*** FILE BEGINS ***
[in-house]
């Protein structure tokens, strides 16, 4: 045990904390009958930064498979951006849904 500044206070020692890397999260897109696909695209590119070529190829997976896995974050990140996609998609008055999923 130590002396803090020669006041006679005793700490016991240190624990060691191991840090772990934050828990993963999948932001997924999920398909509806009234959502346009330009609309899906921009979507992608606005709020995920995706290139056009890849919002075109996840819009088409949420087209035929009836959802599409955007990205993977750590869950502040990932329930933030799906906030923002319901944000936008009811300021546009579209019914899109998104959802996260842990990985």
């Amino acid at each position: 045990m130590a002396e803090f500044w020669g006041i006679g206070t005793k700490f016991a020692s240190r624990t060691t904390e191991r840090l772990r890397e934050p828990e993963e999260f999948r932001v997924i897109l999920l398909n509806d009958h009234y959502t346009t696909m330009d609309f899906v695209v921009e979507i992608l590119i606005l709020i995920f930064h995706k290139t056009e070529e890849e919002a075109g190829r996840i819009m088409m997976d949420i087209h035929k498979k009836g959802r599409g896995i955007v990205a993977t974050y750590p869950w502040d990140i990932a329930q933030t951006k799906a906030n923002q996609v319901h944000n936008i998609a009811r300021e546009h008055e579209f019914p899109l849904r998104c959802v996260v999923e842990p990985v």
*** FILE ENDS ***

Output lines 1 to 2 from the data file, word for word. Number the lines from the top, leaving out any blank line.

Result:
[in-house]
């Protein structure tokens, strides 16, 4: 045990904390009958930064498979951006849904 500044206070020692890397999260897109696909695209590119070529190829997976896995974050990140996609998609008055999923 130590002396803090020669006041006679005793700490016991240190624990060691191991840090772990934050828990993963999948932001997924999920398909509806009234959502346009330009609309899906921009979507992608606005709020995920995706290139056009890849919002075109996840819009088409949420087209035929009836959802599409955007990205993977750590869950502040990932329930933030799906906030923002319901944000936008009811300021546009579209019914899109998104959802996260842990990985």